At the Heart of Obesity: Understanding Food Choice of Pacific Islanders in South Auckland, New Zealand

Kellogg/Kroc Undergraduate Research Grants

Adviser: Steve Reifenberg

Final Report:


My project is titled At the Heart of Obesity. From the start, my project’s goal has been to better understand the causes and contributors to the obesity problem in the Pacific. Specifically, I aim to understand these factors among Samoan people in Samoa and in New Zealand.

With at least 80% of people in Samoa being classified as overweight, Samoa is facing major issues with many long-term consequences of obesity, including but not limited to heart disease, diabetes, mobility issues, and increased cost of healthcare. There have been many explanations as to why the obesity epidemic has taken off in Samoa. During my literature review, I found that these explanations include recent changes in the availability of fast food, globalization, changing lifestyles, and even genetics. With all these possibilities, I discovered a gap between the potential causes of the issue, and the policies being implemented to attempt to solve them.

I initially intended to conduct a similar project to the work I did last summer in Accra, Ghana. I thought that I would conduct short surveys with a lot of people in order to better understand the drivers of daily food choices, and potentially see what sort of causes or factors led them to choose fatty or low nutrient foods. I thought that by better understanding the reasons people choose to eat certain foods, I could better understand how to potentially change them.

Once I arrived, however, my research took a turn. I realized early on that underneath almost all food decisions made by Samoans, is a hint of their culture. Samoan food culture is one of the most fascinating topics I have studied and is very underrepresented in the literature about the Samoan obesity epidemic. I also had unexpected opportunities through connections I made with members of the United States Embassy in Auckland and Apia, as well as connections with the United States Chamber of Commerce, the University of Auckland, Apia Hospital, and local Samoan leaders stationed in South Auckland. These interviews were not a part of my original plan, but they opened a whole new world of understanding for me about this issue.

Though through a different lens then I originally intended, I think my research was very fruitful. I had the opportunity to meet with many people that sit on all different sides of this issue. One theme that kept coming up was the separation between the policies being put forth by the New Zealand and Samoan governments, and the actual impact they were having in the lives of the people they affected. I became focused on meeting with everyone I could to better tell the stories of Samoan food culture, and how some people were defying the odds and remaining healthy.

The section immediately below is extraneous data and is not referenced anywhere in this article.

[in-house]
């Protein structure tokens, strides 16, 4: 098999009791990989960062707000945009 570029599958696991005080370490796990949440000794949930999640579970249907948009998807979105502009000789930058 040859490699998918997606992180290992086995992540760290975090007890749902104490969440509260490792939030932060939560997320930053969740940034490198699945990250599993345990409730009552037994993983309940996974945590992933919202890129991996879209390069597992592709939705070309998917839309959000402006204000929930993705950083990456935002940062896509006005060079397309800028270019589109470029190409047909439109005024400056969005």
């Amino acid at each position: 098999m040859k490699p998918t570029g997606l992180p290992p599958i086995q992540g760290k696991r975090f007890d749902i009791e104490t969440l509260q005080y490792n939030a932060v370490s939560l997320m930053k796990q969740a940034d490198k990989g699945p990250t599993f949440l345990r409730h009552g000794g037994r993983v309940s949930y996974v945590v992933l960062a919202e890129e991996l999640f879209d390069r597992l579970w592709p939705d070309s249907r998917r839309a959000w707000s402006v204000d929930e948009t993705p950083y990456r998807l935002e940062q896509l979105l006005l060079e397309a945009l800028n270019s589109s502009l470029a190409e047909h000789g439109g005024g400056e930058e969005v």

Perhaps my biggest takeaway from the experience is that the issue of obesity in Samoa is not a simple issue: it cannot be solved simply by telling people to eat better as has been attempted in the past. If there is to be a solution to this problem, it will come from a multi-faceted effort with an understanding of Samoans at its core. While it is a complex issue that needs to be addressed from many sides, I saw promising results with regard to food access, food culture, and the role of the family in making food decisions.

One of the most obvious problems facing Samoans is the reliance on imported foods. Though fruits and vegetables are readily grown and available on the islands, the diet and taste of Samoans have shifted towards meat, salt, and fat. And as the island cannot support this taste on its own, nor has enough capital to import high-quality products for all of its people, most food lining the supermarkets is cheap unhealthy meats imported from China, New Zealand, Japan, and other countries. In every case, there are canned foods everywhere, down many aisles, and it is not very expensive. Many Samoans told me that these canned meats have become an integral part of their daily meals, and even their traditional Sunday feasts. One thing is for sure; it would be very difficult to nutritionally feed a family with groceries bought from any of these stores.

In addition to the canned meat are the imported “fresh” cuts. Every market also had a large section devoted to large cuts of meat. I found that these cuts, especially chicken legs, lamb chops, turkey tails, and minced beef are staples of nearly every meal on the island. Unfortunately, these cuts are not ideal. Often the rejects of other countries, these cheap cuts are full of fat, making them far less healthy than a similar cut in the States or even New Zealand for that matter. Though the high fat may turn off a Western consumer, it has become a beloved part of the meat by the locals. Samoa must address the availability of higher quality foods, and educate its people to identify and use these foods in their day-to-day lives.

Samoan food culture must also be considered when creating a policy. One of the strongest places I saw this culture in action was through the church. Samoans are very religious people, and as a result, the church is a central part of their lives. Though many people I met were Catholic, I discovered some interesting differences between how many Samoans view their faith, and I view my own. I do not write this to say my own view of religion is better or more accurate than theirs, rather to acknowledge a difference in how we experience God. Most notably for my research, their faith generally viewed God as a relief of their ailments, and a God who would send divine aid when they are in trouble. As a result, instead of taking action to fix an issue, many Samoans maintain that God will take care of their issue in time. In this way, to some, their weight and diet was simply the way God willed it to be.